Tyson Fury v Oleksandr Usyk undisputed title fight is now off
The Tyson Fury versus Oleksandr Usyk fight is now off.
Talks to make the undisputed heavyweight title fight happen have failed to reach a conclusion, Usyk's promoter Alexander Krassyuk confirmed to Sky Sports News.
Usyk will now look to make a defence of his heavyweight titles against WBA mandatory challenger Daniel Dubois.
"I will try to express how disappointed I am, not just for Usyk, not just for this fight not happening but for all boxing fans around the world. Because this is probably the most anticipated fight, the most awaited fight, the most wanted one, not just from the fans but from our side as well," Krassyuk told Sky Sports.
"I would love to see this fight. I would love to make it happen as the promoter. Usyk would love to be part of such a huge fight, we all are willing, we are thirsty to make it happen. Of course we are going to use each and every effort, if there is any. But from my perspective I don't believe it's possible."
Egis Klimas, Usyk's manager, has questioned whether Fury and his team genuinely wanted the fight in April.
"The Usyk side pulled out of further negotiations as the Fury side never had enough [and wanted] to pull everything and all rights to their side," Klimas told Sky Sports.
"I don't want to go into details as all negotiations were confidential but I will tell you one thing, when a fighter doesn't want to fight he overprices himself knowing that the fight won't happen.
"They most likely forgot that Usyk is holding the majority of belts in the heavyweight division and Tyson just has one.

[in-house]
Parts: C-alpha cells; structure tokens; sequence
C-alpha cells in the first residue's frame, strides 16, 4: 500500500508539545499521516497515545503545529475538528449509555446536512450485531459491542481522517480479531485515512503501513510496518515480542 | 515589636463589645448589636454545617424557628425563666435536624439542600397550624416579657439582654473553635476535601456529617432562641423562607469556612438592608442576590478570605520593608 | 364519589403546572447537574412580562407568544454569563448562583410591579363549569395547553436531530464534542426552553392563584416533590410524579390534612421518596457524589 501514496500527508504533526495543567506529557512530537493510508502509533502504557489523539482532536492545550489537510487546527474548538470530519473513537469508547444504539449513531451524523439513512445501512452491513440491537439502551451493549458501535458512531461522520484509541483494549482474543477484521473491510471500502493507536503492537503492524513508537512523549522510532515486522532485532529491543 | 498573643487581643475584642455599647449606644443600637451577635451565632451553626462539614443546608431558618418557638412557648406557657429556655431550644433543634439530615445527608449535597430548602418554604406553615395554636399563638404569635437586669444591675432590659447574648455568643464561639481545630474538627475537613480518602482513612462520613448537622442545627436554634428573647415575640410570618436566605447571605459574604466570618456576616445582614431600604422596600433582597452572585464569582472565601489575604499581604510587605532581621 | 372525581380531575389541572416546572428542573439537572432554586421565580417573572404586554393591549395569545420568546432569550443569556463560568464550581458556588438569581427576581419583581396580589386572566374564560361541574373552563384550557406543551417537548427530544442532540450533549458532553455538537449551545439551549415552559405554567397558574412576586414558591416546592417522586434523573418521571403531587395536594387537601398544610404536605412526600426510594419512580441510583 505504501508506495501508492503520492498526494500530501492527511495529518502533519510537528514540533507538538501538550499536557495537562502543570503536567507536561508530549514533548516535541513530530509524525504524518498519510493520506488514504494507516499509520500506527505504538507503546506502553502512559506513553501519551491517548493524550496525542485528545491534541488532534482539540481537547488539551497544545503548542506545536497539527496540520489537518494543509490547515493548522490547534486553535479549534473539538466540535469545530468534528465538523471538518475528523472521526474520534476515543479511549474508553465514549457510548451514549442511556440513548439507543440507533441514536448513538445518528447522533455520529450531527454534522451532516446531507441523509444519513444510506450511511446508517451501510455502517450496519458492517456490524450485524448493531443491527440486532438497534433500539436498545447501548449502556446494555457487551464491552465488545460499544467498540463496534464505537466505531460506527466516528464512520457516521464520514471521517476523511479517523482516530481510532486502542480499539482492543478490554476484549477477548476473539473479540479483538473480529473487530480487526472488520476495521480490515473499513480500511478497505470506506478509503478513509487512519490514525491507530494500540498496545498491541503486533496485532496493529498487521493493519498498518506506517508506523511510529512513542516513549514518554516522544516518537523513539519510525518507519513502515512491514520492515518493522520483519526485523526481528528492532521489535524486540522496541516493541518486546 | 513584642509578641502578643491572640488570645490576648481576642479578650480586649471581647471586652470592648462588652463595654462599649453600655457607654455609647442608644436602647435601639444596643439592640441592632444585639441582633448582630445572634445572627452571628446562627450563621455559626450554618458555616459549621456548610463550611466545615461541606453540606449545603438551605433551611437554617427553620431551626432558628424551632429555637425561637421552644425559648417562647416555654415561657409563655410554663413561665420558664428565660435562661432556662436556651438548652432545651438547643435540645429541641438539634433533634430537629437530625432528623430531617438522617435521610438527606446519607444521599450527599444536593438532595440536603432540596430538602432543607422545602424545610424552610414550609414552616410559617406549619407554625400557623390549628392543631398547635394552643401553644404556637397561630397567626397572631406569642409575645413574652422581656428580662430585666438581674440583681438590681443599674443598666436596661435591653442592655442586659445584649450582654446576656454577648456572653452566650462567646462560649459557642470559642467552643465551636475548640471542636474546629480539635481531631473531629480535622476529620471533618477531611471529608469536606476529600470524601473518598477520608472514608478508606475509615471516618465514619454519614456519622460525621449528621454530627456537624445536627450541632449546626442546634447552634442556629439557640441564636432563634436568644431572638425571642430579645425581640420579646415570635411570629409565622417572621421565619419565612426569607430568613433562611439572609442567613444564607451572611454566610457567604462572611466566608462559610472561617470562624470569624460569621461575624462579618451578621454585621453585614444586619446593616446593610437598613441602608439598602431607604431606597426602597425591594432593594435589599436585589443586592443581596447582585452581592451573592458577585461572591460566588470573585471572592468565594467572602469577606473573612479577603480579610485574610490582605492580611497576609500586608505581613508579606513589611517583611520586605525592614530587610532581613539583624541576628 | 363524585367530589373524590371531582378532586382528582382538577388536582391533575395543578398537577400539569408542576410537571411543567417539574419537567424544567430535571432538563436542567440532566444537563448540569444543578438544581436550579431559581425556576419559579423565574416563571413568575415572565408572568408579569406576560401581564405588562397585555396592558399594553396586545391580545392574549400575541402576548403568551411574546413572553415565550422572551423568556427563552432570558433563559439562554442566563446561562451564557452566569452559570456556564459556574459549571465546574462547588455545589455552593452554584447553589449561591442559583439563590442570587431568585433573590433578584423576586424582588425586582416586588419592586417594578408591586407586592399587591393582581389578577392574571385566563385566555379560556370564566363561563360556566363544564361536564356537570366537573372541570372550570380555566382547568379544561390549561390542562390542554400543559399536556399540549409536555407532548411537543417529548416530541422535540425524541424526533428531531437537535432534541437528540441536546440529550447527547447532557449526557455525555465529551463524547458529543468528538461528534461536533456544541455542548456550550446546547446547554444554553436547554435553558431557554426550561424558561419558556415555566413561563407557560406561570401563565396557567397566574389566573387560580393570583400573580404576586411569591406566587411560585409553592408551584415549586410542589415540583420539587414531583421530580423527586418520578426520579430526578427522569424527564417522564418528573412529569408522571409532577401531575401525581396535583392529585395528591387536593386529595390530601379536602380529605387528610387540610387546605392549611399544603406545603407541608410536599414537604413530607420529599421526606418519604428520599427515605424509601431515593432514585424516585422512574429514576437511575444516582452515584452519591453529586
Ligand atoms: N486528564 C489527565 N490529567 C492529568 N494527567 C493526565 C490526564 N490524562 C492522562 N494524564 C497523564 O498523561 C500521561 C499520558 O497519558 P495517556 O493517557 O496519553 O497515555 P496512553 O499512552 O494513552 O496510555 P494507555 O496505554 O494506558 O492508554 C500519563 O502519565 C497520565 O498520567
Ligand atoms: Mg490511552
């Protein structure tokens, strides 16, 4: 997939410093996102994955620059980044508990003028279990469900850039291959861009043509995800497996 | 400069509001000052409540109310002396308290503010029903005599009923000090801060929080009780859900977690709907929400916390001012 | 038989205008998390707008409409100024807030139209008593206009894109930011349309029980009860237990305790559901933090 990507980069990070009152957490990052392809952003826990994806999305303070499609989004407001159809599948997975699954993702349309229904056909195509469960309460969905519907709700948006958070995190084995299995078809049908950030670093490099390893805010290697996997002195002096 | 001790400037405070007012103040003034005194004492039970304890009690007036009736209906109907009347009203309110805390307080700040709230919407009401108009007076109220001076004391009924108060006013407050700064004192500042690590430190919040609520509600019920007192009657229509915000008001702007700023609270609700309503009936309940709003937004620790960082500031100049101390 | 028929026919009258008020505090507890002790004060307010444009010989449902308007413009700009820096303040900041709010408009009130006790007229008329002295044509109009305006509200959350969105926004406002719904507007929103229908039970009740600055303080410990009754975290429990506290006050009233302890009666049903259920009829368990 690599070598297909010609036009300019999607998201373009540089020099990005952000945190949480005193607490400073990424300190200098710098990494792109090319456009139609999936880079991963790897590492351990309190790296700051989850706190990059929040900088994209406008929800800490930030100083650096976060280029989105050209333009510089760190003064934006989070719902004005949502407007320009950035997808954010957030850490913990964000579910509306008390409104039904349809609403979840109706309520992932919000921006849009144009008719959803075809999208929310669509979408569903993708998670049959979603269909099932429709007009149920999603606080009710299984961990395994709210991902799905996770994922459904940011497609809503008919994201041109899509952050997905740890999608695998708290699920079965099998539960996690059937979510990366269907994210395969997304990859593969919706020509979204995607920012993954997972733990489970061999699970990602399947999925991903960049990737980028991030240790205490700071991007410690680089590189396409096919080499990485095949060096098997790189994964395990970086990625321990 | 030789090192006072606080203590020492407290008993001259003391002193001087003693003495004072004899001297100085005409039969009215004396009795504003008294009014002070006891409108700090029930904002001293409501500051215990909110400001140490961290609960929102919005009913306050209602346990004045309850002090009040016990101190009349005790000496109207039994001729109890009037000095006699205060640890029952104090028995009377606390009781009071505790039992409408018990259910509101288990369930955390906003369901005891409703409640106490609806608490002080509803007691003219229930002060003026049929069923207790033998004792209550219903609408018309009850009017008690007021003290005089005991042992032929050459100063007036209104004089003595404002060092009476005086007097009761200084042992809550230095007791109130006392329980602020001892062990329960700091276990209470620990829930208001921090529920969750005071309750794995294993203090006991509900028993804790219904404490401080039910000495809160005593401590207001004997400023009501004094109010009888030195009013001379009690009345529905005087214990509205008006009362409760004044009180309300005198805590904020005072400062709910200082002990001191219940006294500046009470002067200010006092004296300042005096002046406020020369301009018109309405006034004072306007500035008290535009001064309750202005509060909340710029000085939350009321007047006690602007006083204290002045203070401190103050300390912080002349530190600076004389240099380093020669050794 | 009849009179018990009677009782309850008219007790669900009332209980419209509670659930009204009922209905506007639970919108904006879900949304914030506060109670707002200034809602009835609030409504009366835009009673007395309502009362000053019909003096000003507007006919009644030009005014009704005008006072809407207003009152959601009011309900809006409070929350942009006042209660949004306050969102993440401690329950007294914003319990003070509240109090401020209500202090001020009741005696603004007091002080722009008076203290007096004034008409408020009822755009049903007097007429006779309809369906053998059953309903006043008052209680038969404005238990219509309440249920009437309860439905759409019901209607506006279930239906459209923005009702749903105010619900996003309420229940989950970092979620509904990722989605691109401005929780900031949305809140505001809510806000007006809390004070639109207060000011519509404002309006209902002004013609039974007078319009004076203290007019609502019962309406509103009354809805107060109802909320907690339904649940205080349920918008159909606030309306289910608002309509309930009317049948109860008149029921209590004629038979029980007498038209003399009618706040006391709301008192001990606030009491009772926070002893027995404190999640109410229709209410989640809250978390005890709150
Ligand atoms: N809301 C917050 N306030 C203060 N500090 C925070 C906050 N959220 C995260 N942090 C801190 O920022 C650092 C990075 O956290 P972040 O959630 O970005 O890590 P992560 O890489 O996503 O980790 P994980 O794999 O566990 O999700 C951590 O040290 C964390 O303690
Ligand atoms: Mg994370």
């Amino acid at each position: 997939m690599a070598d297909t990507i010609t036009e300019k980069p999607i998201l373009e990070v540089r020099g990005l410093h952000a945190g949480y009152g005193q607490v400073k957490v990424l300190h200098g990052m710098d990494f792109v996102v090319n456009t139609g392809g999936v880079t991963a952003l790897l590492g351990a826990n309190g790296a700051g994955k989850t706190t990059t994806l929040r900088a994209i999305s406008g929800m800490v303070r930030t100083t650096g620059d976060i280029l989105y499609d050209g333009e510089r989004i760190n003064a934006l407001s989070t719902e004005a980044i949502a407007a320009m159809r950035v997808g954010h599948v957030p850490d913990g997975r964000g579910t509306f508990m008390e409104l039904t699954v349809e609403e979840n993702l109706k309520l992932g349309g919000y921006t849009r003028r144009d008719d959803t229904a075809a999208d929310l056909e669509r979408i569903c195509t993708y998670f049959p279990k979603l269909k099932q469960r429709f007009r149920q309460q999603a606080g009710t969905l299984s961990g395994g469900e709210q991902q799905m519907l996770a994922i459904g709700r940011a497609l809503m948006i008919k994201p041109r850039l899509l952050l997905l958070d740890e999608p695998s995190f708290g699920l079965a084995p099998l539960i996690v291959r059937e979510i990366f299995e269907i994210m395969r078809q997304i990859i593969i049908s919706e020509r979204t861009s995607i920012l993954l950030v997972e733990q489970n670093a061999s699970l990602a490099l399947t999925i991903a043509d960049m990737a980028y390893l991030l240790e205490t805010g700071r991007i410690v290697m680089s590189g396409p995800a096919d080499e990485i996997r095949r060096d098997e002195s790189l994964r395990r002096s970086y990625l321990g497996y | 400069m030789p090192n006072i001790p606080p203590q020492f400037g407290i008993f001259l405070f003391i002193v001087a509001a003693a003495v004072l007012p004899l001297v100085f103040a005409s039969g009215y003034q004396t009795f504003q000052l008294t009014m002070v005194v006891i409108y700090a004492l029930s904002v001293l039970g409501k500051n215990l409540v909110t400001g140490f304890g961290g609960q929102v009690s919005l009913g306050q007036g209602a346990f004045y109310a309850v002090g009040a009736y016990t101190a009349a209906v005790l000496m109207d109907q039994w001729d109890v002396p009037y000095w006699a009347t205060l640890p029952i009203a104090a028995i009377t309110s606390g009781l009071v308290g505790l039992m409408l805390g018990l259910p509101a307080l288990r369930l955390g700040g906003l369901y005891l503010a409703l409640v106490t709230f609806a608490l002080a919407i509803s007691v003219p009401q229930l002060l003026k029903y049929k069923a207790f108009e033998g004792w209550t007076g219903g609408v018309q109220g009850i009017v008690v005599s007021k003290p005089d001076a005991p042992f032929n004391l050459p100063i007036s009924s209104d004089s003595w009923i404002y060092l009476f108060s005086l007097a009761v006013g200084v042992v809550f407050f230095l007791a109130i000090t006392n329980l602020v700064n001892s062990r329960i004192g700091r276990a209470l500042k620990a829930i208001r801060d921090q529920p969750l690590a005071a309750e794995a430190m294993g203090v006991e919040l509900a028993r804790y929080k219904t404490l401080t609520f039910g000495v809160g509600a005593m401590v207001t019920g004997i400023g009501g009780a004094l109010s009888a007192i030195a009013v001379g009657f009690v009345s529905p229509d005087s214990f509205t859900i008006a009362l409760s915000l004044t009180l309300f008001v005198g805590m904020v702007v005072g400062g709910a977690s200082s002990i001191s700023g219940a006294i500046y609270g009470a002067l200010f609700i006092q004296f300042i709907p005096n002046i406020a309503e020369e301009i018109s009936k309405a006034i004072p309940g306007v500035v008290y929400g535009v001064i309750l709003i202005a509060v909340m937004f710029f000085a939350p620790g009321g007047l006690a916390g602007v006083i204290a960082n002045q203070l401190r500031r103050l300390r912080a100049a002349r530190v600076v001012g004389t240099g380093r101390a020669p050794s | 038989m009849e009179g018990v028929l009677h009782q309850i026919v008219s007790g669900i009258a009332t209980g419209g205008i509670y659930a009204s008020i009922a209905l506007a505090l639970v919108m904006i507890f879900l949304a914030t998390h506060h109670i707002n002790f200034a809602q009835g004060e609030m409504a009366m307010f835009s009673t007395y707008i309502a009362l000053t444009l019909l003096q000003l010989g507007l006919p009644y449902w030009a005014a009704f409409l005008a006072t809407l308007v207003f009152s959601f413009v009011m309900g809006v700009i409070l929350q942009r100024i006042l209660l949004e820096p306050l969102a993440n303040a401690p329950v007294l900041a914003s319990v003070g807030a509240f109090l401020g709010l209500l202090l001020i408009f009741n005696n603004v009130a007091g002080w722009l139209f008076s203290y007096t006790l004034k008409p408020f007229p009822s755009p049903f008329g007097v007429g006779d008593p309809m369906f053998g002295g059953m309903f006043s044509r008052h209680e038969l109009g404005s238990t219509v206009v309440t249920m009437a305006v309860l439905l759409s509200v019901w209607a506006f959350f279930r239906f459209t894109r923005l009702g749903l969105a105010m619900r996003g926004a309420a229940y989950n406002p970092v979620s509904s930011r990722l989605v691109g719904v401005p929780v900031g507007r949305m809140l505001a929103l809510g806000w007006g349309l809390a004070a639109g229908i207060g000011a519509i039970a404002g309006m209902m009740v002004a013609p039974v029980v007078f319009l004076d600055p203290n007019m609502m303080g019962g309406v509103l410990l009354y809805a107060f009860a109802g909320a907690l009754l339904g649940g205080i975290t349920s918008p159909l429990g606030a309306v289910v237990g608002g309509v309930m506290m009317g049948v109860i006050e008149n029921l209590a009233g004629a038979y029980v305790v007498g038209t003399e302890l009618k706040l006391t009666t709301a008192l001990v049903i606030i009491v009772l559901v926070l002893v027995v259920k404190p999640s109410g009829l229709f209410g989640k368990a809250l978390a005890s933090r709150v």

"They claimed Tyson is a face and must have all the rights, but look at statistics on pay-per-view with Tyson v Chisora and Usyk v Chisora and then tell me who is who?"
Sky Sports has approached Fury's UK and US promoters for comment.
Frank Warren, Fury's UK promoter, has told TalkSports radio that he believes the negotiations can be salvaged.
But Krassyuk responded that the issue around a rematch clause was just the final straw for those talks to collapse.
"They did as much as we did. They tried hard. We all tried to make it happen," Krassyuk told Sky Sports "[The] rematch clause was just the point where it all exploded.
"The discussion about the rematch split was just the point where Usyk was fed up with everything. He said, 'How many more times do I have to bow my head in front of Tyson. Why should I do this? It's enough. Either he accepts what I say or I leave'. Tyson did not accept it and he left."
Krassyuk did say a one-fight deal could still be "acceptable, but the split should not be 70/30."
The undisputed championship, he insisted, was their "highest priority".
"The money that was anticipated for Usyk in this fight was not even close to what Usyk earned in his last fight. It's definitely not Usyk's payday and it's definitely not his attempt to get more money. It's his attempt to get the WBC belt," Krassyuk said.